Born and raised in the suburbs of Chicago, Vivek is a freshman currently studying Biomedical Engineering and Behavioral Economics (hopefully). His interest in politics is rooted in the 2008 election of fellow Chicagoan Barack Obama and years of high school congressional debate. In addition, Vivek is an avid sports fan and involved with the Ultimate Frisbee team. His primary political interests are education policy, socioeconomic disparity and health-care.
It’s A Bird…It’s A Plane…It’s a Massive Open Online Course?
Despite the rather outlandish sounding acronym, MOOCs represent the new frontier in integrating the incredible scope of the Internet and information technology with the promises of higher education. The driving force for this explosion of online courseware: college tuition costs, which have increased nearly 300% over the last twenty years—nearly twice as fast as health care costs. In addition, with more students vying for coveted spots at top universities, more people are being turned away, not because they aren’t qualified, but rather because there just isn’t enough space. Together, these two issues make clear that the United States has a multi-faceted problem: off-the chart increases in college costs and increasingly apparent physical constraints on how many people can attend these institutions.
Enter the Internet. The innovation of MOOCs, or Massive Open Online Courses, allows today’s institutions to subvert physical limitations and take education from, for example, the classroom at Stanford to the Internet café in Sri Lanka at no cost. Though initiatives such as Coursera, edX, MIT OpenCourseWare and, of course, Khan Academy, the world of online education has seen astronomical growth in recent years. In addition, the phenomenon has been spearheaded by not only elite institutions such as Harvard, Stanford, and MIT, but also by major corporations like Google and the Gates Foundation. With such heavyweights leading the charge, the MOOC has been transformed into a legitimate alternative to attending higher education institutions.
Herein lies the true advantage of MOOCs: the spatial decentralization of higher education. As demonstrated by Coursera’s recent partnership with the United States government to create global “learning hubs,” MOOCs offer a medium through which quality education can be offered to locations hundreds if not thousands of miles away. At the same time, these online courses offer individuals the ability to take courses that represent those available at elite institutions. Indeed, many of these courses can now be taken for actual college credit. In some cases, such coursework can yield market-competitive college graduate degrees at a fraction of the cost of attending a traditional institution, as exemplified by Georgia Tech’s collaboratory online master’s degree in Computer Science.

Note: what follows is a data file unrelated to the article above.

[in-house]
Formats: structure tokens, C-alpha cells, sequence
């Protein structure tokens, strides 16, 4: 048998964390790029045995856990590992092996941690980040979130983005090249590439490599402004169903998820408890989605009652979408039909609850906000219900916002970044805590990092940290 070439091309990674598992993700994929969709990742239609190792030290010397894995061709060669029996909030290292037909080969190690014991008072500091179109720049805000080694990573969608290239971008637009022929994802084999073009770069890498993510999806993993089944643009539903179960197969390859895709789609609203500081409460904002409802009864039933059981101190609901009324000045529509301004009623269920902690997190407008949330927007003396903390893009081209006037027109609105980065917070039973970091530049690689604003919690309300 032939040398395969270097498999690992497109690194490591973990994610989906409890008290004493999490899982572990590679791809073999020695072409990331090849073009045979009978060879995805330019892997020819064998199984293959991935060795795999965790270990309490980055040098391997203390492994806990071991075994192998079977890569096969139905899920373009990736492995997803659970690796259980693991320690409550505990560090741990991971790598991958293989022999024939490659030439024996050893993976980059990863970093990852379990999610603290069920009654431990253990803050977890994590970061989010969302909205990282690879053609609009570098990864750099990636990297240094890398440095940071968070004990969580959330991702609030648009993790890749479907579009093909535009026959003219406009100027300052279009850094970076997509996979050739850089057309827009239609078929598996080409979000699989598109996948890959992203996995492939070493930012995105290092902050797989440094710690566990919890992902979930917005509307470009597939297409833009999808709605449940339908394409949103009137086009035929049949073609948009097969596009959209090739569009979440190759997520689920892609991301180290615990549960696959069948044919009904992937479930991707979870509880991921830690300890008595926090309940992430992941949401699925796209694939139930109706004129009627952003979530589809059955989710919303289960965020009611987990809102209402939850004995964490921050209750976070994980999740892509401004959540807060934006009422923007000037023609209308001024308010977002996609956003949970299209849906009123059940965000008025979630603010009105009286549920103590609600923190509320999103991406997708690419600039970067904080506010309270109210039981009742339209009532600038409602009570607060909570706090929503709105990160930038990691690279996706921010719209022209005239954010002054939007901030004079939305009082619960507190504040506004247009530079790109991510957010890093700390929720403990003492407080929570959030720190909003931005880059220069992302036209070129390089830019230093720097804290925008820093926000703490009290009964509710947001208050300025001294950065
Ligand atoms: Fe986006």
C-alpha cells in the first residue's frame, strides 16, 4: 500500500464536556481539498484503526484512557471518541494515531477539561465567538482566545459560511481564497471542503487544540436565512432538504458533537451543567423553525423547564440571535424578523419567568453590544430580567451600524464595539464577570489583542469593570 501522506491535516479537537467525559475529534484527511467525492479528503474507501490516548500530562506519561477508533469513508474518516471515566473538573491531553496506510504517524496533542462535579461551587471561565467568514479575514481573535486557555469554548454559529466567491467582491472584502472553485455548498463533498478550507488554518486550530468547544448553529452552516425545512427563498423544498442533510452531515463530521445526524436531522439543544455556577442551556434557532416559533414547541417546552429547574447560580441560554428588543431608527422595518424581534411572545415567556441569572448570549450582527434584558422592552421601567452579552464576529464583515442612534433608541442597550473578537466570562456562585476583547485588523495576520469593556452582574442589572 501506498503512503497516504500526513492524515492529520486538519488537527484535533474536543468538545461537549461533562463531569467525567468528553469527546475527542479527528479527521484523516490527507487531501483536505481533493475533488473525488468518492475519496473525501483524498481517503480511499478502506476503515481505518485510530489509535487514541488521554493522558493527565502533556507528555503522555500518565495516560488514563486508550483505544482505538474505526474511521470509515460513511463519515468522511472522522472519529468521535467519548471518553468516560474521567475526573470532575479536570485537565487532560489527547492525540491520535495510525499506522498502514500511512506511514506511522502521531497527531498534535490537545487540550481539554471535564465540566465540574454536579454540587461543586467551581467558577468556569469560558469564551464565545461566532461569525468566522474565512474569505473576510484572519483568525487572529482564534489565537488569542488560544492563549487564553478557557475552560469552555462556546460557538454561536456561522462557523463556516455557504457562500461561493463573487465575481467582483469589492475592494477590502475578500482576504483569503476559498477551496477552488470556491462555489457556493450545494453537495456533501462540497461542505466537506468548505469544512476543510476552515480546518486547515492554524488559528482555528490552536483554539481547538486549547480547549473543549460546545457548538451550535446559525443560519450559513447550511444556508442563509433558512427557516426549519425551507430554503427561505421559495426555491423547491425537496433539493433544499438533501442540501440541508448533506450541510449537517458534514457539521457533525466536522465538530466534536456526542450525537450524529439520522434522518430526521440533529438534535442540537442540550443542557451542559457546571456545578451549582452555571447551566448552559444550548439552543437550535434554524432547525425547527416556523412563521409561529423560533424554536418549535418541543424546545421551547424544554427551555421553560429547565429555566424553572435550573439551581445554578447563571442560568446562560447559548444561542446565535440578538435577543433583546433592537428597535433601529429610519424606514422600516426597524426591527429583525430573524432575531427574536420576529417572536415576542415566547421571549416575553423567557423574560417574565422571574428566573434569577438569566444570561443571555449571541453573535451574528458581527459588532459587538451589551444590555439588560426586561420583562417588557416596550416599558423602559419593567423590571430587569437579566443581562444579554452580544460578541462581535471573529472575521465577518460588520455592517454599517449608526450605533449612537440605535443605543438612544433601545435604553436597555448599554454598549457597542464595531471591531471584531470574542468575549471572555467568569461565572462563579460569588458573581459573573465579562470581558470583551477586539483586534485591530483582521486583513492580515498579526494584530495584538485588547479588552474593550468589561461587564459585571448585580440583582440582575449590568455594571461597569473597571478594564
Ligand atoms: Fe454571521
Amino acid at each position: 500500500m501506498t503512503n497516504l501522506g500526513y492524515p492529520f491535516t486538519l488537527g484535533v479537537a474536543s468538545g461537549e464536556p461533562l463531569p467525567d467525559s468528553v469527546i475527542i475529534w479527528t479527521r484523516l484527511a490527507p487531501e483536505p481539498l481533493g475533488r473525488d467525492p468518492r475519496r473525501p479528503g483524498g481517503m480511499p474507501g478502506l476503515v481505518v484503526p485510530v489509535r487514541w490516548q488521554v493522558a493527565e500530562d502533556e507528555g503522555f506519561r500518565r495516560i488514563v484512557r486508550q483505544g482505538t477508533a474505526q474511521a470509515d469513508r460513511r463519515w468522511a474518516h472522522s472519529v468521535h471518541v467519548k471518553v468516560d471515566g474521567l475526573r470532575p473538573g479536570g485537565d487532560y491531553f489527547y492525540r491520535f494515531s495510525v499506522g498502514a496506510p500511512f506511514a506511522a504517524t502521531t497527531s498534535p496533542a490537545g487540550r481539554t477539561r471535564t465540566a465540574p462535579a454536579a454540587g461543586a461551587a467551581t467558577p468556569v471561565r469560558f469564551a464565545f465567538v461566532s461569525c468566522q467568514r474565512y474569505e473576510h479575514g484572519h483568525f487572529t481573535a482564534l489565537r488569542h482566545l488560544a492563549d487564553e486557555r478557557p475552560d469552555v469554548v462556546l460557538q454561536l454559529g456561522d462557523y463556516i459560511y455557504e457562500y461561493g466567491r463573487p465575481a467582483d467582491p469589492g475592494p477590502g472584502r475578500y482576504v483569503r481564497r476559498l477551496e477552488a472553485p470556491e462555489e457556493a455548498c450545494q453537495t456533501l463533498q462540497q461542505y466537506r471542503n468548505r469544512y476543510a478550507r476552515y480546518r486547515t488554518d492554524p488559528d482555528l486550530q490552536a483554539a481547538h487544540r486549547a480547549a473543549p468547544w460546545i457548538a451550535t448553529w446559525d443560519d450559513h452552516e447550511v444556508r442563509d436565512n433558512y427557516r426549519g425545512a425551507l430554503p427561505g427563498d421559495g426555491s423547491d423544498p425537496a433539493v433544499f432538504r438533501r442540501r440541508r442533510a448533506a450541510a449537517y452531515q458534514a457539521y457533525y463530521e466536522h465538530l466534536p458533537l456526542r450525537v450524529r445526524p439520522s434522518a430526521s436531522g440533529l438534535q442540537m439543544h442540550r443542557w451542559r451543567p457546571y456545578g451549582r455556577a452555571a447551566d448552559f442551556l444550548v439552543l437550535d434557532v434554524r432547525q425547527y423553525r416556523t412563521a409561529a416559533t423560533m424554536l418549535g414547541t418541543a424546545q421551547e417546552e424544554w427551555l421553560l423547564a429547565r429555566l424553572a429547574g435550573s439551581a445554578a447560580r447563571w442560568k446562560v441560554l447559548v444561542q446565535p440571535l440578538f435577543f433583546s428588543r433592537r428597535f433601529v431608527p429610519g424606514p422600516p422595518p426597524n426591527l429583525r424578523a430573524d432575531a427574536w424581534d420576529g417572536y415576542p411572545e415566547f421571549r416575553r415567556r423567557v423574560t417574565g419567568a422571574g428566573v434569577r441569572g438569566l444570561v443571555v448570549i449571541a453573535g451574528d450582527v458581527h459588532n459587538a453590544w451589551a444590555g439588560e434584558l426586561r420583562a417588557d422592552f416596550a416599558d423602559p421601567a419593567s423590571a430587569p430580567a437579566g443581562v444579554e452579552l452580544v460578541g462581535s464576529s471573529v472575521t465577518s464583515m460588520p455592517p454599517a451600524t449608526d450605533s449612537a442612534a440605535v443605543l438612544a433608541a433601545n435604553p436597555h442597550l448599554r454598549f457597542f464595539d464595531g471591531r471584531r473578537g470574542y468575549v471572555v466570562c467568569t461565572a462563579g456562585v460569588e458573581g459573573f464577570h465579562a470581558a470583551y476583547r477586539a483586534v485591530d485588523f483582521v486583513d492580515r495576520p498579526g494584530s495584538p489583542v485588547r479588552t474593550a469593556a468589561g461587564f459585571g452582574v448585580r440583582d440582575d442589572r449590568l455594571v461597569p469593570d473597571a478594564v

Given the enormous success already seen, it is clear why MOOCs are viewed by many as a viable digital alternative to the exorbitant costs of degrees at brick-and-mortar institutions. One such possible option is the educational initiative between Google and Harvard to create an open source educational platform. Such a platform—which mirrors the revolutionary idea of open source software—could potentially open the doors to quality higher education for millions of people around the world regardless of global location and financial feasibility.
However, although the potential is great, MOOCs still face significant challenges going forward. Perhaps most important is that of interpersonal relation. A tenet of the traditional college education has always been interaction and learning from peers. With classrooms and discussions replaced by laptop screens and robotic reminders, it is more difficult than ever to emphasize the critical thinking and “people skills” that are essential in the workplace. Even Andrew Ng, co-founder of Coursera, admits that a blended learning experience has clear advantages over a purely online experience, and studies done indicate that students actually learn better through such blended curriculums than they do through either traditional face-to-face instruction or purely online courses.
Despite their limitations, MOOCs have the ability to significantly alter the landscape of higher education. In addition to reaching more individuals around the world, they represent an essential step towards lowering the cost of education. By expanding open course access, more people will be able to take and complete basic courses, earn degrees, and compete in the marketplace. As more and more elite institutions, corporations, and governments throw their support behind this revolutionalizing concept, MOOCs will only increase in legitimacy and access. Although they are not a Superman-esque solution to all our problems, MOOCs surely represent a novel step forward into a new web-driven era of higher education.